Essay 4 Ski Mountain Revised

Essay 4 Ski Mountain Revised - Stephen Kramer Cornell...

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Stephen Kramer 5/12/06 Cornell University Writing Seminar Essay # 4 - Ski Resort A ski resort is an attempt by man to control the landscape. Located in a mountainous region, ski resorts alter the existing natural landscape to create a human playground within a beautiful natural setting. Skiing and snowboarding have become enormous industries not only because of the thrill of gliding through the snow, but also as a result of the opportunity to experience the mountain environment. A ski area is a recreational center built by man within close proximity to the natural surroundings of a snow covered mountain. Ski areas are generally located in high mountainous areas in order to obtain optimum snow coverage and challenging terrain. However, every major ski resort has been heavily transformed by man. Typically, one or more chair lifts or other modes of transport have been constructed to bring thrill-seeking skiers and snowboarders rapidly to the top of the mountain. These mechanical methods of transporting humans range from rope tows used on short slopes (usually beginner hills or "bunny slopes") to four-seat chair lifts. Larger ski areas tend to use gondolas or trams for moving larger numbers of people across greater distances. In addition, ski lodges have been constructed at or near mountain peaks in order to provide warmth, shelter and other amenities, such as food service. Another example of man’s attempt to control the natural landscape is avalanche control. In Jackson Hole, Wyoming, one of the country’s largest ski resorts, the ski patrol, consisting of ski resort specialized personnel, engage in daily avalanche control. Explosions can be heard in the morning before the lifts open, as members of the ski patrol shoot cannons and drop explosives on specific areas of the mountain in order to cause avalanches before the skiers arrive. Without avalanche control efforts, skiers and snowboarders would risk causing avalanches, given the natural conditions created by layers of snow. Obviously, experiencing an avalanche first-hand can result in serious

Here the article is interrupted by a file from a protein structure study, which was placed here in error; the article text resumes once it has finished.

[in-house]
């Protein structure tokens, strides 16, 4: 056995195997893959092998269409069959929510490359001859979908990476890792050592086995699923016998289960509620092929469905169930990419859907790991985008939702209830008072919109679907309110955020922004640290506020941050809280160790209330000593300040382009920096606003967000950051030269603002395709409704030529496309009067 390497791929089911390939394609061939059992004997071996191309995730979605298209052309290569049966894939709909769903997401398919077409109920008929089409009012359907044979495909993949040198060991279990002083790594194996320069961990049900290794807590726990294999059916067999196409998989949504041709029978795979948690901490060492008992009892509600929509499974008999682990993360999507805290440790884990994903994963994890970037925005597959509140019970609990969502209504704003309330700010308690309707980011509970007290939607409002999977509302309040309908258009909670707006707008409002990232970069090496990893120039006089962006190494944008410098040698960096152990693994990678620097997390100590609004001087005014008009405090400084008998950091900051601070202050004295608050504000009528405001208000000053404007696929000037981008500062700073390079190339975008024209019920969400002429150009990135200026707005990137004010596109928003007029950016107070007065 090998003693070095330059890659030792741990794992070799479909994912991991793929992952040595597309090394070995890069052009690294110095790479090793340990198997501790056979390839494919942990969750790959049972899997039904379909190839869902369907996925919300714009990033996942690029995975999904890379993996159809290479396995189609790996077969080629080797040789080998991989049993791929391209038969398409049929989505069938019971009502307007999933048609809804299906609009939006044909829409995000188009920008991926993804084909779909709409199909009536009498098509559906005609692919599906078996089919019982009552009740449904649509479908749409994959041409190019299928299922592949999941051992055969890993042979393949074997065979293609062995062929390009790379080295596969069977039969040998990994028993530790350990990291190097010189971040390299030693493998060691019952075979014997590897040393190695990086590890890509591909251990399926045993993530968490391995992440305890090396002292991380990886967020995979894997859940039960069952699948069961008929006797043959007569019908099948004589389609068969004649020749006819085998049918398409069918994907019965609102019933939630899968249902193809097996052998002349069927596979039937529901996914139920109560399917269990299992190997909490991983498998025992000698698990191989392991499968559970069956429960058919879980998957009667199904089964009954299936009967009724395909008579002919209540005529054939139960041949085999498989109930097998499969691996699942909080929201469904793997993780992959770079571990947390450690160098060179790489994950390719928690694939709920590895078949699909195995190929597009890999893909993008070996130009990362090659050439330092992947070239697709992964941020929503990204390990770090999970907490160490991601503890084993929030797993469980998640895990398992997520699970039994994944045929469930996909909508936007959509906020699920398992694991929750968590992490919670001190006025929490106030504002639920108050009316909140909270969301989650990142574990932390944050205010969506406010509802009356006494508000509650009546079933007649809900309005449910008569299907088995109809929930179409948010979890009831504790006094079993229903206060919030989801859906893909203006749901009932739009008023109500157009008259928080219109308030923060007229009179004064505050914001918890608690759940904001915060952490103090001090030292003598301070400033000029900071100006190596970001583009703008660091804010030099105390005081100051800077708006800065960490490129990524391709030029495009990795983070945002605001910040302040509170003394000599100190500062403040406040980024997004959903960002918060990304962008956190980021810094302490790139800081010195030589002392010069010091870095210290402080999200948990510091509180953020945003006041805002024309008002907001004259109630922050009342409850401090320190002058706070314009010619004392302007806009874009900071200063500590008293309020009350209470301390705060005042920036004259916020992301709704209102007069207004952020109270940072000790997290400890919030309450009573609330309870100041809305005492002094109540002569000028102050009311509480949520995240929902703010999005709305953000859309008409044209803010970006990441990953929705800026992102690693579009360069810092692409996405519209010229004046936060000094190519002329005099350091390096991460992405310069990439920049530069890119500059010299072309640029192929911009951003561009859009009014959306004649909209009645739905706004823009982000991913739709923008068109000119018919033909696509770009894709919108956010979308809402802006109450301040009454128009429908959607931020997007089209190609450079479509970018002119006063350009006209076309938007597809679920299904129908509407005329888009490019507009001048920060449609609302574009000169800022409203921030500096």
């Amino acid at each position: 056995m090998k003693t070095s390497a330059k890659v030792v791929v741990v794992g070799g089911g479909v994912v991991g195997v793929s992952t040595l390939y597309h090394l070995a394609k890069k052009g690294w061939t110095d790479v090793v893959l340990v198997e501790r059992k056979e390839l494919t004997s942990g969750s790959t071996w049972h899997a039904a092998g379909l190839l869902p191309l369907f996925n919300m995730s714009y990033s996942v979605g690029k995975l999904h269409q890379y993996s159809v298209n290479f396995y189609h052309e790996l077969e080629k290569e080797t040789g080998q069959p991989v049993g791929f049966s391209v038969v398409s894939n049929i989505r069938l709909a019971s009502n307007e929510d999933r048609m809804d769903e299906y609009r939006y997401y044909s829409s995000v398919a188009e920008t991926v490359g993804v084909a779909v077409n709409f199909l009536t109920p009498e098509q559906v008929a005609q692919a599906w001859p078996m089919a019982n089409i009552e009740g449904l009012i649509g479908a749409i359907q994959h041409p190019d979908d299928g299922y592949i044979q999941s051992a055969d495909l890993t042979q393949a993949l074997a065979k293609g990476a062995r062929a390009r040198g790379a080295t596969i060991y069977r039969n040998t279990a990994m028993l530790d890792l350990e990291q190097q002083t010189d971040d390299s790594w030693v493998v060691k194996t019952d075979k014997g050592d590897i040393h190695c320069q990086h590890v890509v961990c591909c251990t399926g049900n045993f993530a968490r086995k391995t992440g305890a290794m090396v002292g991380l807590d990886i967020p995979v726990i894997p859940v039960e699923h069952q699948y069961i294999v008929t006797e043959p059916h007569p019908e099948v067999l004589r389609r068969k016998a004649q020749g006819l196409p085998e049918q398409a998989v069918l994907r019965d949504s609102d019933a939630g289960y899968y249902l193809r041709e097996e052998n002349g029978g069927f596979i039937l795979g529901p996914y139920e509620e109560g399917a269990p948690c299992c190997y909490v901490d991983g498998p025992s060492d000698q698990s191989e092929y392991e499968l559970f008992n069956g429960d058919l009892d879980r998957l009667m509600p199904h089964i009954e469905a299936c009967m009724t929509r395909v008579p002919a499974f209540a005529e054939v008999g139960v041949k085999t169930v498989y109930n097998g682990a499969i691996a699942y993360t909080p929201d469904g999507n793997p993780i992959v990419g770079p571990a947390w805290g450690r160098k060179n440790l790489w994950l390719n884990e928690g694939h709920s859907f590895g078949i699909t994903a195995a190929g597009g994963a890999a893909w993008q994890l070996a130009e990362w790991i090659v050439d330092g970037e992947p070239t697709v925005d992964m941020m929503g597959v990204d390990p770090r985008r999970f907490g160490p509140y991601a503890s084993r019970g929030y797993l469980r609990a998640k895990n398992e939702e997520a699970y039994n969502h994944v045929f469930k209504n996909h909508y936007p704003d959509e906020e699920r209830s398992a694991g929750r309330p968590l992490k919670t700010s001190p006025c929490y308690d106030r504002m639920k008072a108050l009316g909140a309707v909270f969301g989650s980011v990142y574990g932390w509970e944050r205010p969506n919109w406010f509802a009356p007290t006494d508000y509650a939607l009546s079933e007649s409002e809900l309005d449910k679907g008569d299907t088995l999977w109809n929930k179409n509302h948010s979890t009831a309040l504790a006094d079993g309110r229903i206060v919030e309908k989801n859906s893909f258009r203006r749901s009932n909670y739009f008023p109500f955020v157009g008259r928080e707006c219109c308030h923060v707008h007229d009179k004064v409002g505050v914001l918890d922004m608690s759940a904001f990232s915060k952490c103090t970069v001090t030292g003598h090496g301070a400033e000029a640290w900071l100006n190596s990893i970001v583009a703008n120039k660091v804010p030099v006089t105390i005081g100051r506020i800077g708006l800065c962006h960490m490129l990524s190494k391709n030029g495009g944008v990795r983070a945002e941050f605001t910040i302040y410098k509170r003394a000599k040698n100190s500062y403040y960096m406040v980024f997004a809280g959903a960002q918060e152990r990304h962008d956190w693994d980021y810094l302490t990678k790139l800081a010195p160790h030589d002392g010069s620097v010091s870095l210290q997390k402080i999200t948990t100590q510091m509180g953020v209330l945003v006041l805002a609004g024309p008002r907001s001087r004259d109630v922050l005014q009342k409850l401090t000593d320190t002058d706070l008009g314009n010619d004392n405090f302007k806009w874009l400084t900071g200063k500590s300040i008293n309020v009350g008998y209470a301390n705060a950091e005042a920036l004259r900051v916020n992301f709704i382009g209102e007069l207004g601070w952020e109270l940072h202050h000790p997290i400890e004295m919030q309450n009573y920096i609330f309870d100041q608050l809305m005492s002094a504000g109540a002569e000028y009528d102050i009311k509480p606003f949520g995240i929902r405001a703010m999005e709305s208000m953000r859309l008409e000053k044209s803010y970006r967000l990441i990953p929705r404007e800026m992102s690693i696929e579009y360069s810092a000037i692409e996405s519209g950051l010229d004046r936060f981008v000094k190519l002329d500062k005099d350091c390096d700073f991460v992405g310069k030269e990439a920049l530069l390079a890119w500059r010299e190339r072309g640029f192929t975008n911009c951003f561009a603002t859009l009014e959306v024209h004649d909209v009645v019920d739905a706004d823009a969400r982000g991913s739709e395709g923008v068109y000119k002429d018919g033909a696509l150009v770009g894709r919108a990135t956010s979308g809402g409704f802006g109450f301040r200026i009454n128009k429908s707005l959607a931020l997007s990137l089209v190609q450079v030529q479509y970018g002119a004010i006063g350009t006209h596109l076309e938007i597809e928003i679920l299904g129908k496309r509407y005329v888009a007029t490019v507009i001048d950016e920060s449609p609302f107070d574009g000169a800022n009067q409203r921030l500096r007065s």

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injury or even death. In addition to avalanche control, the ski patrol imposes access restrictions to prevent skiers and snowboarders from leaving the ski area’s boundaries. Further, major ski resorts contain different types of trails that have been cut into the mountain. For business reasons, a ski area must provide terrain to attract potential customers of varying ability. Trails are cut by removing trees and rocks. Trails for
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  • Summer '07
  • Wilderness, Natural environment, Ski resort, Piste, Ski areas and resorts

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